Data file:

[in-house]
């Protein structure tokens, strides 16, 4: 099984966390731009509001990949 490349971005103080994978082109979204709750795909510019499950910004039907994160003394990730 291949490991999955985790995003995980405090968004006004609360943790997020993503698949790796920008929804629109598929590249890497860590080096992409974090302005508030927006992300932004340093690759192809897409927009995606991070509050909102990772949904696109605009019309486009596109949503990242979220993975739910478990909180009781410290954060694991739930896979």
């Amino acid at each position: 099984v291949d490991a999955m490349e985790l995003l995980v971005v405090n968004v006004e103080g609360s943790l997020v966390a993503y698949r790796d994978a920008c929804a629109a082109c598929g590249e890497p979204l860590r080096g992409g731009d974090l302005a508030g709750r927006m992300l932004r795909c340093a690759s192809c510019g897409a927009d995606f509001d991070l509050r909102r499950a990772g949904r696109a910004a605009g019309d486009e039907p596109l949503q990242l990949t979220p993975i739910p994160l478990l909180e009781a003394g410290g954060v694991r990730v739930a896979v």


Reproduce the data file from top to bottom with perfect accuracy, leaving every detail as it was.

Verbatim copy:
[in-house]
């Protein structure tokens, strides 16, 4: 099984966390731009509001990949 490349971005103080994978082109979204709750795909510019499950910004039907994160003394990730 291949490991999955985790995003995980405090968004006004609360943790997020993503698949790796920008929804629109598929590249890497860590080096992409974090302005508030927006992300932004340093690759192809897409927009995606991070509050909102990772949904696109605009019309486009596109949503990242979220993975739910478990909180009781410290954060694991739930896979």
């Amino acid at each position: 099984v291949d490991a999955m490349e985790l995003l995980v971005v405090n968004v006004e103080g609360s943790l997020v966390a993503y698949r790796d994978a920008c929804a629109a082109c598929g590249e890497p979204l860590r080096g992409g731009d974090l302005a508030g709750r927006m992300l932004r795909c340093a690759s192809c510019g897409a927009d995606f509001d991070l509050r909102r499950a990772g949904r696109a910004a605009g019309d486009e039907p596109l949503q990242l990949t979220p993975i739910p994160l478990l909180e009781a003394g410290g954060v694991r990730v739930a896979v």